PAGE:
Horse_ebooks became a bona fide internet celebrity when organizers of ROFLCON, the premier conference on internet pop culture, asked in January: "Anyone know how we might be able to get in touch with @horse_ebooks?" Horse_ebooks has 40,000 Twitter followers and a wildly passionate fanbase, but you're unlikely to see public appearances any time soon. Because Horse_ebooks is a robot.
This is the story of Horse_ebooks, beloved online automaton, and how I tracked down its human master.
Horse_ebooks is a Twitter spam bot originally set up to promote horse-ebooks.com, an online store of horse-themed ebooks with a retro design equal parts GeoCities and MySpace. In addition to tweeting spam links, Horse_ebooks has apparently been programed to evade Twitter's spam filters by posting random snatches of text it scrapes from books and websites. About seven times a day, Horse_ebooks spurts out bits of context-free nonsense, like: "Worms – oh my god WORMS," and "I noticed that my hair grew faster from spending time in my pyramid."
The feed's strangely poetic stream has been embraced like a life-preserver by internet users drowning in a sea of painfully literal SEO headlines and hack Twitter comedians. Since it appeared in August 2010, word of Horse_ebooks has spread steadily, propelled by blog posts and Twitter chatter by internet obsessives. But unlike many internet culture phenomenons, it never truly went viral. Horse_Ebooks is too weird, too much of an acquired taste to break into exponential growth.
But these same qualities that have relegated Horse_ebooks to relative obscurity have inspired a passionate Twitter fanbase rivaled only by Beliebers. Followers have fashioned an elaborate fandom based on Horse_ebooks, comics, fan-fiction, merchandise, and inside-jokes. A browser plug-in that turned the text of any website into Horse_ebook-isms was the latest craze among fans. A characteristic Horse_ebook superfan boast is: "I unfollowed Horse_ebooks, because my friends retweet all its tweets anyway." We're so deep into Horse_ebooks, you couldn't escape it if you tried.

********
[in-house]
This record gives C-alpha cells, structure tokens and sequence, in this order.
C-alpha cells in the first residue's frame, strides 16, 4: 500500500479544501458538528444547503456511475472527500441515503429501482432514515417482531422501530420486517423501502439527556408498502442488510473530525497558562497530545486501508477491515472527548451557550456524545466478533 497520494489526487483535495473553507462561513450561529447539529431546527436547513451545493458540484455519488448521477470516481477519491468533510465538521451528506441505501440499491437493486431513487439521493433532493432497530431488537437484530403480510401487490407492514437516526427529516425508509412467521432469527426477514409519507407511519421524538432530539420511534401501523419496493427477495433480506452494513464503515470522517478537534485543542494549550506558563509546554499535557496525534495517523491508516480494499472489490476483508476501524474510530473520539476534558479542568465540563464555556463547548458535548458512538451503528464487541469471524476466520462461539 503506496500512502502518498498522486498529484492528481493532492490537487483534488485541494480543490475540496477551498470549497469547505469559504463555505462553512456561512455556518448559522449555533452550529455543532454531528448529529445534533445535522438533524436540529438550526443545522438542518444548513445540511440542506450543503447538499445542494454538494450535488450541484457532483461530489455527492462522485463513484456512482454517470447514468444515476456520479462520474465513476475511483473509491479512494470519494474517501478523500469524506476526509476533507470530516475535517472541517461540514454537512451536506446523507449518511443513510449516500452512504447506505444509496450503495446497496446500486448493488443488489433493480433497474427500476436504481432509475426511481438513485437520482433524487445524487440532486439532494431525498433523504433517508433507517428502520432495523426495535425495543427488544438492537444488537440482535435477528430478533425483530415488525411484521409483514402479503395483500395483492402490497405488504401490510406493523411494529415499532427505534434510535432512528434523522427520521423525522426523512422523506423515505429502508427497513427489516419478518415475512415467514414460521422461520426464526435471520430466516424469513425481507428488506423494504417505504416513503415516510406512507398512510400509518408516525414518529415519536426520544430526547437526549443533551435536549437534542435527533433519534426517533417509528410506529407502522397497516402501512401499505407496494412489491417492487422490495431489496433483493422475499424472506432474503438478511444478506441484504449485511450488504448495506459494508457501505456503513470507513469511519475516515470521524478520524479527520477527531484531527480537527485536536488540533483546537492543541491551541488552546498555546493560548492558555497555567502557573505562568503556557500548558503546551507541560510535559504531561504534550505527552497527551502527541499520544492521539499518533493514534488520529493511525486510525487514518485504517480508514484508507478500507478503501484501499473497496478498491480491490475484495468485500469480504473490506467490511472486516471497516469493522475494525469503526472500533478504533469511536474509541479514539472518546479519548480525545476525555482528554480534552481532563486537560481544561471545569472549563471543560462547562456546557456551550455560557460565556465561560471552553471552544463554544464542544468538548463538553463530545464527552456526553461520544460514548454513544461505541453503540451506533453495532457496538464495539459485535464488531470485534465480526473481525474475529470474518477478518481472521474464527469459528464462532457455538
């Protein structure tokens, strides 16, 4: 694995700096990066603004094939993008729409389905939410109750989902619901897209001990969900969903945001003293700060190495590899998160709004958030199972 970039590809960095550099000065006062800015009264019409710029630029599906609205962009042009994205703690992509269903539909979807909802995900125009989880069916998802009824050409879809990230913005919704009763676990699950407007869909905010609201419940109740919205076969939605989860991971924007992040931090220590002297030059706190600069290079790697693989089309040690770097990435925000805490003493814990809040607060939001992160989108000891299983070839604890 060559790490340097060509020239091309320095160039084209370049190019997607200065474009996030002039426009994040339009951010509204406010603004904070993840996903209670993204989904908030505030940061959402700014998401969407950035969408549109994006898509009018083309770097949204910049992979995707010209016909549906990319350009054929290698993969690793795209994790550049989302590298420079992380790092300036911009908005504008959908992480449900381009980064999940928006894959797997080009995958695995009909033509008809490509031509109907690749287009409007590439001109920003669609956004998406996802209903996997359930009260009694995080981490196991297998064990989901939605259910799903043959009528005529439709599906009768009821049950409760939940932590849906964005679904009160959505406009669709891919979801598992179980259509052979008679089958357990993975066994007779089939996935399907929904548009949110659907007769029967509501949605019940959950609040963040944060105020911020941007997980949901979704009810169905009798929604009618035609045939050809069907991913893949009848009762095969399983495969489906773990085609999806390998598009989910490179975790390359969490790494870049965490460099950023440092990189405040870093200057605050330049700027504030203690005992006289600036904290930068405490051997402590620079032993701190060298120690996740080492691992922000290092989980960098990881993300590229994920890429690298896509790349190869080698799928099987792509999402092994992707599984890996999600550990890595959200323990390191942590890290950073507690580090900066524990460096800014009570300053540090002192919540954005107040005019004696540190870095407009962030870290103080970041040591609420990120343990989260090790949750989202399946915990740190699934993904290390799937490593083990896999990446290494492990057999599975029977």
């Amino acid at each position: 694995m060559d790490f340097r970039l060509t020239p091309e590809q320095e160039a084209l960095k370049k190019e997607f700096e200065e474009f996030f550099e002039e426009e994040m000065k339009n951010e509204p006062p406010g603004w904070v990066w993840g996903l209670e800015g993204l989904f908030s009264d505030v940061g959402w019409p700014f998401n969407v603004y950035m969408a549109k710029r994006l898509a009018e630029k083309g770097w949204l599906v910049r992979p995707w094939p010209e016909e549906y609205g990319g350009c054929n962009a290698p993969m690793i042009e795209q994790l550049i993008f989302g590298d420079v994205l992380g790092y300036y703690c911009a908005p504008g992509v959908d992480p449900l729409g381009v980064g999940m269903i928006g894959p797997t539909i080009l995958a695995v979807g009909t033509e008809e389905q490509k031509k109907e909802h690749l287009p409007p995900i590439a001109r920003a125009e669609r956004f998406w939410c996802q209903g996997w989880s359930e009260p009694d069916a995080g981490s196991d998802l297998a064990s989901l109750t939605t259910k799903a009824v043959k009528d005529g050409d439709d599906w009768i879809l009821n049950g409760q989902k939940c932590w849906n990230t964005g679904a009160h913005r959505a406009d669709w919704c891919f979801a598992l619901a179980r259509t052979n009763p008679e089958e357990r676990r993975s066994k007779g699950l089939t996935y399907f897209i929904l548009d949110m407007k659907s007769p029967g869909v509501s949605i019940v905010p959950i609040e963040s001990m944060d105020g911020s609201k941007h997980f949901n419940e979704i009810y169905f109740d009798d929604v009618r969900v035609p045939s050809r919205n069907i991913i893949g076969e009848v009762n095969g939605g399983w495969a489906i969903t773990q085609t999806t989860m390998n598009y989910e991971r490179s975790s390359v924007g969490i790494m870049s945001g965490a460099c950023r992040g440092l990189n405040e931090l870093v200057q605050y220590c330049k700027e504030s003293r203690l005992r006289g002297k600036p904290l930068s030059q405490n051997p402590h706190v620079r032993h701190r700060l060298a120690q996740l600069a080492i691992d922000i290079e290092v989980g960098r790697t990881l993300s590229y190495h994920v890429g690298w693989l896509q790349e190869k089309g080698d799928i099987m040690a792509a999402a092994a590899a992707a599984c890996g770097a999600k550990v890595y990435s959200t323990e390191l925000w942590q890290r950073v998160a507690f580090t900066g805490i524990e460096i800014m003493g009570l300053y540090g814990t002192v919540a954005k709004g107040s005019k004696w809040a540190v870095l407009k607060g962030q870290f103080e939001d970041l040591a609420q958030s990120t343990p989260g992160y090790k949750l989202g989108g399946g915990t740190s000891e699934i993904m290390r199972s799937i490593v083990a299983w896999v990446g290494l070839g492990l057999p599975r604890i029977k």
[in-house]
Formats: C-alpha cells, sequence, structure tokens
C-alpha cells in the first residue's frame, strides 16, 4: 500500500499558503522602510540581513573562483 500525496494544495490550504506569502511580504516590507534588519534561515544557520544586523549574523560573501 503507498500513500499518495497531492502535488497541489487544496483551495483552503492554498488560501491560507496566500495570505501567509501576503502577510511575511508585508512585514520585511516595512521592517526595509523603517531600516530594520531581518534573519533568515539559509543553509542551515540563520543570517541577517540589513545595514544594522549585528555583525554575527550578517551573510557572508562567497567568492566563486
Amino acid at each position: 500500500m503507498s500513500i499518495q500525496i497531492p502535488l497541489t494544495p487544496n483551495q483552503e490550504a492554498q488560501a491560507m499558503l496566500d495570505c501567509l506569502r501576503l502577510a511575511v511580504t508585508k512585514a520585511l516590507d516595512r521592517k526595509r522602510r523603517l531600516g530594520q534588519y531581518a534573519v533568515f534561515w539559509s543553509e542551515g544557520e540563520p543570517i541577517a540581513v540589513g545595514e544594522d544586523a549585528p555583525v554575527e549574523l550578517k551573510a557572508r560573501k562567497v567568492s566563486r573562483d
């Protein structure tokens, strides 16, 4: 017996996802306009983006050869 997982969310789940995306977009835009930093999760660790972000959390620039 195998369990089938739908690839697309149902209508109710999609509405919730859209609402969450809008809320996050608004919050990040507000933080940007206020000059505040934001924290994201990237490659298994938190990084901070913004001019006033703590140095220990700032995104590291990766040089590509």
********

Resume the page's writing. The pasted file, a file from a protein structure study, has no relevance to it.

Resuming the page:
As Horse_ebooks has tweeted its way to fame, the human behind the account has remained an enigma. The most any one knew was the vaguely menacing fact that a Russian spammer named "Alexei" had supposedly set up Horse_ebooks. On the internet, that could mean anything. Who Alexei really was was a mystery, until now.
My quest to uncover Horse_ebooks started last month. I had been a fan since Horse_ebooks had less than 2,000 followers (any serious Horse_ebooker can tell you the number of followers Horse_ebooks had when they became one of them) but I eventually became fixated instead on Alexei. Who was Alexei? And more importantly: Where was he now? Did he have any idea what Horse_ebooks had become?
I couldn't believe that someone had just wound up Horse_ebooks then walked away. One popular horse_ebooks theory suggests that, while the bot may have been completely automated in its early life, its maker had returned on Sept. 14, 2011 and made a subtle adjustment. Twitter shows what device is used to post each tweet, and on that day, Horse_ebooks switched from posting "via horse_ebooks" to "via web."
In his definitive profile of Horse_ebooks for the comedy blog Splitsider, John Herrman noted the post-9/14 shift: "The Tweets were immediately weirder. The kinds of Tweets that used to take weeks to show up - the perfect truncations, the ominous declarations - were now coming fast and hard." Was Horse_ebooks playing to its newfound audience?
Unmasking Horse_ebooks might also, I thought, lessen my unease at having watched a spam bot gain stratospherically more followers than me, while being showered with a level of praise seldom applied to actual humans on the internet. Dozens of people declare their love to Horse_ebooks on a daily basis. Nobody would ever make a T-shirt with my Twitter avatar on it. If it could be proved that Horse_ebooks was guided even a little by a human hand, then at least it wouldn't be just a robot's unfeeling algorithms on the receiving end of all this adoration.
But it was tricky. A human being behind Horse_ebooks could either intensify or diminish its myth. Horse_ebooks itself would be elevated from a dumb spam bot that had chanced into greatness to a brilliant viral marketing tool. But Horse_ebooks fans would be debased, transformed from connoisseurs of sophisticated anti-humor to the unwitting cash cows of some Russian mastermind.